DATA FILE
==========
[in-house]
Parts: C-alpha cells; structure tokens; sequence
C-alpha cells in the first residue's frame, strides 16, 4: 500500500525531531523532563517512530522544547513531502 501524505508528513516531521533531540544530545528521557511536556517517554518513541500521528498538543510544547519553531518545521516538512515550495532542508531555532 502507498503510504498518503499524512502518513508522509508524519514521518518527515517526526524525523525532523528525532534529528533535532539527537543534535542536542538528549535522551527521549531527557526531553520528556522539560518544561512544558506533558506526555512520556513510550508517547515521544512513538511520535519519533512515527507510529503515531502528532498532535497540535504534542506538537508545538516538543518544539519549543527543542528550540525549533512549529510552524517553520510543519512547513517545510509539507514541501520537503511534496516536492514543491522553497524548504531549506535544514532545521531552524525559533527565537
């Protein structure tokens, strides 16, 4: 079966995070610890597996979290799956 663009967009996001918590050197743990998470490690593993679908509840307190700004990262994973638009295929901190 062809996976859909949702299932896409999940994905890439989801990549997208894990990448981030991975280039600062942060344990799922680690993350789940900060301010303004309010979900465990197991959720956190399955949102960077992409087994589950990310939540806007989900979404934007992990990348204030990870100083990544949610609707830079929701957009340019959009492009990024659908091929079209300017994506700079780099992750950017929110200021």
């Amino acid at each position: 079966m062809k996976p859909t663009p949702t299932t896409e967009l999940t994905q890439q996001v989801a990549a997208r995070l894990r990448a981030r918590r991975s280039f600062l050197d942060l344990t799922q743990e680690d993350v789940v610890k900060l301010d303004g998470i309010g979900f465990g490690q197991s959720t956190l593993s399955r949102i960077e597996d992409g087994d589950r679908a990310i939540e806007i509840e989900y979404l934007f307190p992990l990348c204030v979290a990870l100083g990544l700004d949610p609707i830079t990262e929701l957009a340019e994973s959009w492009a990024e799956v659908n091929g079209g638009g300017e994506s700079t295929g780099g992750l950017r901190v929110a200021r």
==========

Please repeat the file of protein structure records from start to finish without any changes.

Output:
[in-house]
Parts: C-alpha cells; structure tokens; sequence
C-alpha cells in the first residue's frame, strides 16, 4: 500500500525531531523532563517512530522544547513531502 501524505508528513516531521533531540544530545528521557511536556517517554518513541500521528498538543510544547519553531518545521516538512515550495532542508531555532 502507498503510504498518503499524512502518513508522509508524519514521518518527515517526526524525523525532523528525532534529528533535532539527537543534535542536542538528549535522551527521549531527557526531553520528556522539560518544561512544558506533558506526555512520556513510550508517547515521544512513538511520535519519533512515527507510529503515531502528532498532535497540535504534542506538537508545538516538543518544539519549543527543542528550540525549533512549529510552524517553520510543519512547513517545510509539507514541501520537503511534496516536492514543491522553497524548504531549506535544514532545521531552524525559533527565537
């Protein structure tokens, strides 16, 4: 079966995070610890597996979290799956 663009967009996001918590050197743990998470490690593993679908509840307190700004990262994973638009295929901190 062809996976859909949702299932896409999940994905890439989801990549997208894990990448981030991975280039600062942060344990799922680690993350789940900060301010303004309010979900465990197991959720956190399955949102960077992409087994589950990310939540806007989900979404934007992990990348204030990870100083990544949610609707830079929701957009340019959009492009990024659908091929079209300017994506700079780099992750950017929110200021």
């Amino acid at each position: 079966m062809k996976p859909t663009p949702t299932t896409e967009l999940t994905q890439q996001v989801a990549a997208r995070l894990r990448a981030r918590r991975s280039f600062l050197d942060l344990t799922q743990e680690d993350v789940v610890k900060l301010d303004g998470i309010g979900f465990g490690q197991s959720t956190l593993s399955r949102i960077e597996d992409g087994d589950r679908a990310i939540e806007i509840e989900y979404l934007f307190p992990l990348c204030v979290a990870l100083g990544l700004d949610p609707i830079t990262e929701l957009a340019e994973s959009w492009a990024e799956v659908n091929g079209g638009g300017e994506s700079t295929g780099g992750l950017r901190v929110a200021r």